Xarium, there are operating systems - quite a lot of them - where a C compiler does not bring a cpp.exe with it. In fact, .exe means nothing on that operating systems.


    Both of you are being naive.  First, ammoQ is right, cpp.exe is certainly not universal with C, however, many C compilers do come with a seperate program that will run the C preprocessor.  GNU GCC will, for instance. 
    There are, however, other templating languages availible.  You could use freemarker for all I care. yacc/bison might be a good choice too. It all depends on your needs.



  • @danielpitts said:

    @ammoQ said:
    Xarium, there are operating systems - quite a lot of them - where a C compiler does not bring a cpp.exe with it. In fact, .exe means nothing on that operating systems.


    Both of you are being naive.  First, ammoQ is right, cpp.exe is certainly not universal with C, however, many C compilers do come with a seperate program that will run the C preprocessor.  GNU GCC will, for instance. 


    Wow. Really? One would think with more than 10 years of professional (as in "for money") C programming experience, I should have noticed that.

    Now seriously, I just wanted to point out that not everyone is using Windows, so the name of the C preprocessor is not necessarily cpp.exe .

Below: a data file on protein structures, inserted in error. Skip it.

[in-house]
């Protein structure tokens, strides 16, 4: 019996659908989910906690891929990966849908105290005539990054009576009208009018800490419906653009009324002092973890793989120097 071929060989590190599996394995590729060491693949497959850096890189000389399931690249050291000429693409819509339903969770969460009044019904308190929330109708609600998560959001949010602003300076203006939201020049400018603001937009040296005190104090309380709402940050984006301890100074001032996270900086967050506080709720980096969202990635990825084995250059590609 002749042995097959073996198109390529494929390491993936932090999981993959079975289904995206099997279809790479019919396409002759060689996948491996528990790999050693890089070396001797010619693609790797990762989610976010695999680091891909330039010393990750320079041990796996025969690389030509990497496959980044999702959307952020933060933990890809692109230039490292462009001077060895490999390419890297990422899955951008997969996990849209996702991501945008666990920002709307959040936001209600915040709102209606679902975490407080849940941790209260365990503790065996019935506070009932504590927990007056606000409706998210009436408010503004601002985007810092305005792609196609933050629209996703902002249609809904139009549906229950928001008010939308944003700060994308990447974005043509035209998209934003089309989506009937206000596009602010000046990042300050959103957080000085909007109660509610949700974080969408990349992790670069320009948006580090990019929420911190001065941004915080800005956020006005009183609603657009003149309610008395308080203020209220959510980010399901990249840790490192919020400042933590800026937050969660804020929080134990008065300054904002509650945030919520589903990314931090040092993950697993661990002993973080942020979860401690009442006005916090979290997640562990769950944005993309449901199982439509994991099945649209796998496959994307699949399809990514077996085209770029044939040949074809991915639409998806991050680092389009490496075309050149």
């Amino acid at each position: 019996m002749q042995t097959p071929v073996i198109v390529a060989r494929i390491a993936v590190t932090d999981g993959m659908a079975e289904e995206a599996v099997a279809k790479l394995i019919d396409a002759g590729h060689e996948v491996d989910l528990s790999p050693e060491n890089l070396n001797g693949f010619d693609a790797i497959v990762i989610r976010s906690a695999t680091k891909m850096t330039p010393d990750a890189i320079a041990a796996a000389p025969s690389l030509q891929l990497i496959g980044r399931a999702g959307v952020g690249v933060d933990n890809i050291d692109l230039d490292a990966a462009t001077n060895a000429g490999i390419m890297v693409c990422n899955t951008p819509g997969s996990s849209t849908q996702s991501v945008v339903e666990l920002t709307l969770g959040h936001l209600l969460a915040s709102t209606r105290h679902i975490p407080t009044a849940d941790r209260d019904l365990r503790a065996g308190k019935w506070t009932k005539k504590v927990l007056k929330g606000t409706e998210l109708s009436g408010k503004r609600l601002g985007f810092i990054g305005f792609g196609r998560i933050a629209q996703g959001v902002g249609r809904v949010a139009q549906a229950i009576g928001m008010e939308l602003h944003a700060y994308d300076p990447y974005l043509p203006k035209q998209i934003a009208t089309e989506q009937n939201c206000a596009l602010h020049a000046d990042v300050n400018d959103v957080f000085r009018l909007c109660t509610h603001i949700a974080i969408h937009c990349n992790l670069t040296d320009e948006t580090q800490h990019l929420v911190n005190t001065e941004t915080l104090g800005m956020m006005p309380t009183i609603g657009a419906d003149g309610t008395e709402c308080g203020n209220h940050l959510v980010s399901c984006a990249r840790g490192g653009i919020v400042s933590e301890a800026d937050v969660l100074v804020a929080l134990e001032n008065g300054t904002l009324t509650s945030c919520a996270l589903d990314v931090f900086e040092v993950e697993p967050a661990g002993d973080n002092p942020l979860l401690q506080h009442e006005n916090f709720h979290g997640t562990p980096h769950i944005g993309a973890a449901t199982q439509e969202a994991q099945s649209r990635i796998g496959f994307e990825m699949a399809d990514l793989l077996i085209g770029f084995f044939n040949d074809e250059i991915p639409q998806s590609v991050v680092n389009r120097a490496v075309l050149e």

• The best slution here  i think would be a webservice.  You can call a webservice from just about any language so that would be the way to go, the algorithm would only be in the one place and it's a lot easier than writing it in several different languages.  Personally i'd go for c# or maybe java for the webservice but i think you can write a web service fairly easily in most languages



  • Yacc/bison has already been mentioned, here's another alternative: http://www.antlr.org/

    I've seen at least one open-source meta-language recently that wasn't supposed to run standalone, but to be compiled into TCL/TK, javascript and whatnot. Unfortunately I don't remember what it was called, but they do exist. But none of them support all the target languages you want, to the best of my knowledge.



  • And there is a number of language-specific converters, like 'java-to-javascript' etc. Here's a list .

    On domain-specific languages:

    http://www.martinfowler.com/articles/languageWorkbench.html